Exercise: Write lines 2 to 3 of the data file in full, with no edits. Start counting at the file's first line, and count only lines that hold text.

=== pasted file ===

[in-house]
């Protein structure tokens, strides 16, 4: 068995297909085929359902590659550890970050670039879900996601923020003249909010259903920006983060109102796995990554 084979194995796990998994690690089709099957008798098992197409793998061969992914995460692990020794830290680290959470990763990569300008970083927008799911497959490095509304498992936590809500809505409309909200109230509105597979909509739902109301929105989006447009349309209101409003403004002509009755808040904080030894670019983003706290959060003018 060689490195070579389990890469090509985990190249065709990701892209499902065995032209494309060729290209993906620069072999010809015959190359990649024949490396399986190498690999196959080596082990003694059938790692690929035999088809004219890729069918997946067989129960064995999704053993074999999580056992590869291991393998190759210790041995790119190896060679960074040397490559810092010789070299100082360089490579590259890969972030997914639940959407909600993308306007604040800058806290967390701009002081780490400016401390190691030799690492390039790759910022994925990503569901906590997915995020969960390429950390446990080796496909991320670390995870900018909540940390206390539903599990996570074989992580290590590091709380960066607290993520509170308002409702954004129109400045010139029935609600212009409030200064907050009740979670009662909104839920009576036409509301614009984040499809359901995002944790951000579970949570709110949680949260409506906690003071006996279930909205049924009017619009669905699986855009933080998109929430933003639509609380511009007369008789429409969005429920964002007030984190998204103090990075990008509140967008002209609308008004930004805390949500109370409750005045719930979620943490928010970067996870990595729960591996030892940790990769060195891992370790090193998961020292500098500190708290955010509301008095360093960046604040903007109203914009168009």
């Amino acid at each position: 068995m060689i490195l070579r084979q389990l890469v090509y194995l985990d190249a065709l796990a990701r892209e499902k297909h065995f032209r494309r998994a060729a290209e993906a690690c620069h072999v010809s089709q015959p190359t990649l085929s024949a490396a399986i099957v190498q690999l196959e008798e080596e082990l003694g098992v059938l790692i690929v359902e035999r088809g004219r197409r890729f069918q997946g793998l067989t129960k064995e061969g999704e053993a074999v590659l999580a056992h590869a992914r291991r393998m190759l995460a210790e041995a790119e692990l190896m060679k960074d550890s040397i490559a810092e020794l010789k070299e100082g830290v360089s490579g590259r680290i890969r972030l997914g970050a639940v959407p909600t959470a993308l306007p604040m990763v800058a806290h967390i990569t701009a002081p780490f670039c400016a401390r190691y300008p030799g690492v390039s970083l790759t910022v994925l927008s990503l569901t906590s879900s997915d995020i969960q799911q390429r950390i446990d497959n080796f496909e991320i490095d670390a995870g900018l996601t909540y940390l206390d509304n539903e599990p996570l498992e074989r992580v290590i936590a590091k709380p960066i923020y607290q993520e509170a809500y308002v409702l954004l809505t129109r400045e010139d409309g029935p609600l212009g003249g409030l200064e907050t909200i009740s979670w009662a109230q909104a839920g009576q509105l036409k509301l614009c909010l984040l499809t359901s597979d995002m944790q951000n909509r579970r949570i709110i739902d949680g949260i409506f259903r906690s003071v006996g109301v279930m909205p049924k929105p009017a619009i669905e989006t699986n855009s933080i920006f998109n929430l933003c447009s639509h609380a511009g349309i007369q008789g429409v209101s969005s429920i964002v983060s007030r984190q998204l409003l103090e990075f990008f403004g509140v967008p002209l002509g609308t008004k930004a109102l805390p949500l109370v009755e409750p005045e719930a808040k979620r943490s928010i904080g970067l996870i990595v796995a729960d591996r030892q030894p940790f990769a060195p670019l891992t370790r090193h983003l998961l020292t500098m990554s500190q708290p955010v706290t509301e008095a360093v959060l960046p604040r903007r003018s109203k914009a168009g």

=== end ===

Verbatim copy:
């Protein structure tokens, strides 16, 4: 068995297909085929359902590659550890970050670039879900996601923020003249909010259903920006983060109102796995990554 084979194995796990998994690690089709099957008798098992197409793998061969992914995460692990020794830290680290959470990763990569300008970083927008799911497959490095509304498992936590809500809505409309909200109230509105597979909509739902109301929105989006447009349309209101409003403004002509009755808040904080030894670019983003706290959060003018 060689490195070579389990890469090509985990190249065709990701892209499902065995032209494309060729290209993906620069072999010809015959190359990649024949490396399986190498690999196959080596082990003694059938790692690929035999088809004219890729069918997946067989129960064995999704053993074999999580056992590869291991393998190759210790041995790119190896060679960074040397490559810092010789070299100082360089490579590259890969972030997914639940959407909600993308306007604040800058806290967390701009002081780490400016401390190691030799690492390039790759910022994925990503569901906590997915995020969960390429950390446990080796496909991320670390995870900018909540940390206390539903599990996570074989992580290590590091709380960066607290993520509170308002409702954004129109400045010139029935609600212009409030200064907050009740979670009662909104839920009576036409509301614009984040499809359901995002944790951000579970949570709110949680949260409506906690003071006996279930909205049924009017619009669905699986855009933080998109929430933003639509609380511009007369008789429409969005429920964002007030984190998204103090990075990008509140967008002209609308008004930004805390949500109370409750005045719930979620943490928010970067996870990595729960591996030892940790990769060195891992370790090193998961020292500098500190708290955010509301008095360093960046604040903007109203914009168009």
């Amino acid at each position: 068995m060689i490195l070579r084979q389990l890469v090509y194995l985990d190249a065709l796990a990701r892209e499902k297909h065995f032209r494309r998994a060729a290209e993906a690690c620069h072999v010809s089709q015959p190359t990649l085929s024949a490396a399986i099957v190498q690999l196959e008798e080596e082990l003694g098992v059938l790692i690929v359902e035999r088809g004219r197409r890729f069918q997946g793998l067989t129960k064995e061969g999704e053993a074999v590659l999580a056992h590869a992914r291991r393998m190759l995460a210790e041995a790119e692990l190896m060679k960074d550890s040397i490559a810092e020794l010789k070299e100082g830290v360089s490579g590259r680290i890969r972030l997914g970050a639940v959407p909600t959470a993308l306007p604040m990763v800058a806290h967390i990569t701009a002081p780490f670039c400016a401390r190691y300008p030799g690492v390039s970083l790759t910022v994925l927008s990503l569901t906590s879900s997915d995020i969960q799911q390429r950390i446990d497959n080796f496909e991320i490095d670390a995870g900018l996601t909540y940390l206390d509304n539903e599990p996570l498992e074989r992580v290590i936590a590091k709380p960066i923020y607290q993520e509170a809500y308002v409702l954004l809505t129109r400045e010139d409309g029935p609600l212009g003249g409030l200064e907050t909200i009740s979670w009662a109230q909104a839920g009576q509105l036409k509301l614009c909010l984040l499809t359901s597979d995002m944790q951000n909509r579970r949570i709110i739902d949680g949260i409506f259903r906690s003071v006996g109301v279930m909205p049924k929105p009017a619009i669905e989006t699986n855009s933080i920006f998109n929430l933003c447009s639509h609380a511009g349309i007369q008789g429409v209101s969005s429920i964002v983060s007030r984190q998204l409003l103090e990075f990008f403004g509140v967008p002209l002509g609308t008004k930004a109102l805390p949500l109370v009755e409750p005045e719930a808040k979620r943490s928010i904080g970067l996870i990595v796995a729960d591996r030892q030894p940790f990769a060195p670019l891992t370790r090193h983003l998961l020292t500098m990554s500190q708290p955010v706290t509301e008095a360093v959060l960046p604040r903007r003018s109203k914009a168009g």